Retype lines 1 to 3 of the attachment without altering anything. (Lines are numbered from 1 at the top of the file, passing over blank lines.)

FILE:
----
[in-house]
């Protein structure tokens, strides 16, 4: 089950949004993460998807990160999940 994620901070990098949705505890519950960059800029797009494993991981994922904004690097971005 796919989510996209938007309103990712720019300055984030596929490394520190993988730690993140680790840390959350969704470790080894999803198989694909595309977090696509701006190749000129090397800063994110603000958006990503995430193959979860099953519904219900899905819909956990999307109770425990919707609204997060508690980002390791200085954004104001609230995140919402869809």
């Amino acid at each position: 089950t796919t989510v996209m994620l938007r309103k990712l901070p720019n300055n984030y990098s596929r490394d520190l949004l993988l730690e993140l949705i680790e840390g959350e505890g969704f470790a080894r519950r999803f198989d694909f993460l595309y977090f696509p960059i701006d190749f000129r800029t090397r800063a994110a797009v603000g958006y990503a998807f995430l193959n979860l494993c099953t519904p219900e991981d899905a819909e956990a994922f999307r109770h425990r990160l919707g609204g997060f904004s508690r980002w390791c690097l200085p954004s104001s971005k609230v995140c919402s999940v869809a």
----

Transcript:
[in-house]
């Protein structure tokens, strides 16, 4: 089950949004993460998807990160999940 994620901070990098949705505890519950960059800029797009494993991981994922904004690097971005 796919989510996209938007309103990712720019300055984030596929490394520190993988730690993140680790840390959350969704470790080894999803198989694909595309977090696509701006190749000129090397800063994110603000958006990503995430193959979860099953519904219900899905819909956990999307109770425990919707609204997060508690980002390791200085954004104001609230995140919402869809």
């Amino acid at each position: 089950t796919t989510v996209m994620l938007r309103k990712l901070p720019n300055n984030y990098s596929r490394d520190l949004l993988l730690e993140l949705i680790e840390g959350e505890g969704f470790a080894r519950r999803f198989d694909f993460l595309y977090f696509p960059i701006d190749f000129r800029t090397r800063a994110a797009v603000g958006y990503a998807f995430l193959n979860l494993c099953t519904p219900e991981d899905a819909e956990a994922f999307r109770h425990r990160l919707g609204g997060f904004s508690r980002w390791c690097l200085p954004s104001s971005k609230v995140c919402s999940v869809a």